Under no circumstances should Port authorities, the FAA or the aviation industry have the right to lay claim to the airspace over our homes, neighborhoods, recreational areas, farmland, and waterways to accommodate the flight training industry. In addition, the individual companies which profit from this enterprise should assume the cost of third party monitoring to determine the full impact of aviation generated noise and pollutants on the air, water, soil, human environment, and wildlife at all current and potential training facilities. All decisions related to flight training in a community should be subject to democratic process rather than government/corporate dictatorial decree.
Clearly there is a striking similarity between how China and the Port of Portland do business. Thus it should come as no surprise that the Port has become so adept at rationalizing its own authoritarian policies and positions. Like China, the Port is dismissive of environmental concerns. The well entrenched, non-democratic approach to governance that characterizes the FAA, the State of Oregon, the Oregon Board of Aviation and the Port of Portland on aviation issues amounts to an institutionalized attack on democracy, the environment and the rights of area residents to the enjoyment of their property.
The American public deserves answers. Why are we being forced by our own government to subsidize the training of Chinese pilots as well as other foreign nationals and domestic students at the expense of our livability, quality of life, environment, and security? Why are scarce public resources being flung at private aviation interests in a state that is laying off teachers, closing schools, and struggling to make higher education affordable? And where is the dialogue on China's deplorable human rights record?
Competing in a global market by adopting autocratic and totalitarian political and business practices is unacceptable. Respect for human rights, democracy, the environment and national security should take precedence above all else in dealings with foreign competitors and trade partners.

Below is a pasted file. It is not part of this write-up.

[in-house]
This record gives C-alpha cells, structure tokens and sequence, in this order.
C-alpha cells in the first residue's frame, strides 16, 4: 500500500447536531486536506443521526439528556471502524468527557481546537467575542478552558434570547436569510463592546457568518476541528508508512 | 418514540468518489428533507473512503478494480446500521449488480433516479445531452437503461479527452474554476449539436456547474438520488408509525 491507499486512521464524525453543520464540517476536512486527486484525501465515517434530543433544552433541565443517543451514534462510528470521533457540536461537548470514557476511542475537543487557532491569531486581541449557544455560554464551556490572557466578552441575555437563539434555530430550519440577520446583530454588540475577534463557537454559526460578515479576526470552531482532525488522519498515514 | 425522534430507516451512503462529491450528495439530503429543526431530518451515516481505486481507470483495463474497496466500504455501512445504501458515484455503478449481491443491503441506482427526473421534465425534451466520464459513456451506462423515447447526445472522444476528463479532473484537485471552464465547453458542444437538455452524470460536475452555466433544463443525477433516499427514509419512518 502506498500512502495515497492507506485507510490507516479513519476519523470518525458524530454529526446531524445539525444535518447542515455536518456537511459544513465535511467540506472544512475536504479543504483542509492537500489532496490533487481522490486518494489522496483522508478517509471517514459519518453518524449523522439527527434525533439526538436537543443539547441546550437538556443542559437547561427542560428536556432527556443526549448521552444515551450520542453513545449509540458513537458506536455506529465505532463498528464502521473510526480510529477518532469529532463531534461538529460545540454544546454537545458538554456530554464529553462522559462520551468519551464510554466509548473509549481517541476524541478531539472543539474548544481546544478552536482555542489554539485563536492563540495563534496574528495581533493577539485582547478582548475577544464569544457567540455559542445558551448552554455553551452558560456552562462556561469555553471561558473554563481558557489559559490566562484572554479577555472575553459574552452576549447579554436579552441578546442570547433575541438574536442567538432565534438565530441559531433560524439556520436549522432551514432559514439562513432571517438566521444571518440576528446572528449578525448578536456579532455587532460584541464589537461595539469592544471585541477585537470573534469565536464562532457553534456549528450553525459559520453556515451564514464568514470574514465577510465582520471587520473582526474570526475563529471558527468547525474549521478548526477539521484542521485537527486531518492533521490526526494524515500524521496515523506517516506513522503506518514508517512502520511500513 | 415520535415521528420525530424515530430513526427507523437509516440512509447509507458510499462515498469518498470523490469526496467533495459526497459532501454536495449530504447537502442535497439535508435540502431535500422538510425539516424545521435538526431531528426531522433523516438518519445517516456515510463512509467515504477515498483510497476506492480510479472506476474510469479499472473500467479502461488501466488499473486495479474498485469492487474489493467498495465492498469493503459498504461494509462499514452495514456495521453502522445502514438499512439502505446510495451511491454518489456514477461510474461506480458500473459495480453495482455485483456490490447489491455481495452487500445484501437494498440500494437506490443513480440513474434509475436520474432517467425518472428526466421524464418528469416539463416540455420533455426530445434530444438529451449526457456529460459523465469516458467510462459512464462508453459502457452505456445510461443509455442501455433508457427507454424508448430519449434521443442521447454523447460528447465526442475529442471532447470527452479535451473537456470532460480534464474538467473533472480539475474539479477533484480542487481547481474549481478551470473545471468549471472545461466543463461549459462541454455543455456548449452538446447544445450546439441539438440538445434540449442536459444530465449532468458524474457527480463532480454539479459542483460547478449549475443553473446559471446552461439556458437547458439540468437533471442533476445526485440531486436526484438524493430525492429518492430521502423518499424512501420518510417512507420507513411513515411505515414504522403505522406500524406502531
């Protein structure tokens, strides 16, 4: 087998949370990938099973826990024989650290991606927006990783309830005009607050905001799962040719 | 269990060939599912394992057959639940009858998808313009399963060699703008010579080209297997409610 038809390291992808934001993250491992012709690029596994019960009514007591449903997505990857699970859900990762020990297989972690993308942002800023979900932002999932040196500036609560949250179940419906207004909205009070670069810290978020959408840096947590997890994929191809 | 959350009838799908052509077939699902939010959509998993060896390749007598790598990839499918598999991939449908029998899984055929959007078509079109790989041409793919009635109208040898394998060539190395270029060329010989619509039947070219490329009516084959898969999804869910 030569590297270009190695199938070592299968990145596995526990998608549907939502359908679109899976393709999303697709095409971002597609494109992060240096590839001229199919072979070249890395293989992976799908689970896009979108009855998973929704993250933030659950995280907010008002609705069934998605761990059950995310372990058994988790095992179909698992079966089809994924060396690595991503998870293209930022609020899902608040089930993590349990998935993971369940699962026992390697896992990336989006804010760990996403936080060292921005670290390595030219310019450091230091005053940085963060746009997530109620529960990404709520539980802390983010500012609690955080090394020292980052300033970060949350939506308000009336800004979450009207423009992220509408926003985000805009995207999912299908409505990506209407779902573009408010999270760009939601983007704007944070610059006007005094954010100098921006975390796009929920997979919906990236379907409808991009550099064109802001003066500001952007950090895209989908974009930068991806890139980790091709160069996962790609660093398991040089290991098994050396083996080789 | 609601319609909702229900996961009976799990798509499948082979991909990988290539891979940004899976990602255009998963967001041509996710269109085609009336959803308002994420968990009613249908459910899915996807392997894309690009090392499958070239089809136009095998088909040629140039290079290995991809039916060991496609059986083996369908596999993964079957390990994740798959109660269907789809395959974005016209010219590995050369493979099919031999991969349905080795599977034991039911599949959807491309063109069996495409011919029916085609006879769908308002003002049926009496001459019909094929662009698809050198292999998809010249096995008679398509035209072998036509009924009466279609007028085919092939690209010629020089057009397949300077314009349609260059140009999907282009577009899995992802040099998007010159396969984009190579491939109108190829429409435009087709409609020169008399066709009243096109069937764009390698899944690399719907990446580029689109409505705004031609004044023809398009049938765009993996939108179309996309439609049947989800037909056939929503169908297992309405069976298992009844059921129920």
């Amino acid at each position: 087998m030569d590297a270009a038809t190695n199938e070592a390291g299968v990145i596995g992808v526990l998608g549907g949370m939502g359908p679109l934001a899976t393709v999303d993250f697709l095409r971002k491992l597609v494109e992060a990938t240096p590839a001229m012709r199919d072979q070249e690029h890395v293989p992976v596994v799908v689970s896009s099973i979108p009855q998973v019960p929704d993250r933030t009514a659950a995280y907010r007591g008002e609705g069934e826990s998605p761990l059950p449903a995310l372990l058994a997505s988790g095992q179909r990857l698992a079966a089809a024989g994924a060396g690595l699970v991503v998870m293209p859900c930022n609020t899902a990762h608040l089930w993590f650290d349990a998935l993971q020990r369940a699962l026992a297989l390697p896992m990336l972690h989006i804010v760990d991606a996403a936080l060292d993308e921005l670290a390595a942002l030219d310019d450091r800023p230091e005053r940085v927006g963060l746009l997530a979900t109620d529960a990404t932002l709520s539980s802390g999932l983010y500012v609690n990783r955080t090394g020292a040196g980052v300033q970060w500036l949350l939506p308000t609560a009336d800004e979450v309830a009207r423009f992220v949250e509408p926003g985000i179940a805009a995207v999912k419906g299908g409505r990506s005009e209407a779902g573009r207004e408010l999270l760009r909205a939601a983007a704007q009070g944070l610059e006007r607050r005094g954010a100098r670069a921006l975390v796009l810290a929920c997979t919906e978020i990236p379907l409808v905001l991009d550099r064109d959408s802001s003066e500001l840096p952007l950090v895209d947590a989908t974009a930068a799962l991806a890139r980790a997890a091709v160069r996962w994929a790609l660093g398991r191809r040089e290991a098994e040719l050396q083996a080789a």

Theen, Andrew. Port of Portland Executive Director Talks Air and Noise Pollution in Hillsboro Visit.Oregonian. (10/4/12). http://www.oregonlive.com/hillsboro/index.ssf/2012/10/port_of_portland_executive_dir.html.
 Hillsboro Aviation website. http://www.hillsboroaviation.com/en/page/school.
 Hillsboro Aviation website. http://www.hillsboroaviation.com/en/page/about_us_why_hai.
 Oregon Statutes. Chapter 778. Port of Portland. http://www.leg.state.or.us/ors/778.html.
 Port of Portland website. Commission. http://www.portofportland.com/comm_info.aspx.
 Executive Appointments. Governor John Kitzhaber. http://www.oregon.gov/Gov/Pages/boards.aspx.
 Bradsher, Keith. China Is Said to Be Bolstering Missile Capabilities. New York Times. (8/24/12). http://www.nytimes.com/2012/08/25/world/asia/chinas-missile-advances-aimed-at-thwarting-us-defenses-analysts-say.html?_r=0.
 The Associated Press. Chinese Backing Suit Against U.S. Oregonian. (10/20/12).
 Cooper, Jonathan. Corvallis Faces Pressure from China Over Tibet, Taiwan Mural. The Eugene Register Guard. (9/11/12). http://www.registerguard.com/web/news/28736439-57/chinese-mural-corvallis-government-taiwan.html.csp.
 Hall, Bennett. Wyden Scolds Ambassador in China Mural Dispute. Corvallis Gazette Times. (9/13/12). http://www.gazettetimes.com/news/local/wyden-scolds-ambassador-in-china-mural-dispute/article_c2bfee26-fdd2-11e1-bba1-0019bb2963f4.html.
 Piburn, Sydney (editor). The Nobel Peace Prize and the Dalai Lama. Ithaca, N.Y.: Snow Lion Publications. (1990).
 Kirkpatrick, Jeane J. Human Rights in Tibet is Not an Internal Affair of China by the U.S. Ambassador to the United Nations. Piburn, Sydney (Ed.). The Nobel Peace Prize and the Dalai Lama. Ithaca, N.Y.: Snow Lion Publications. (1990).
 Hillsboro Airport Master Plan. Port of Portland. (2005). Pg. 1-6.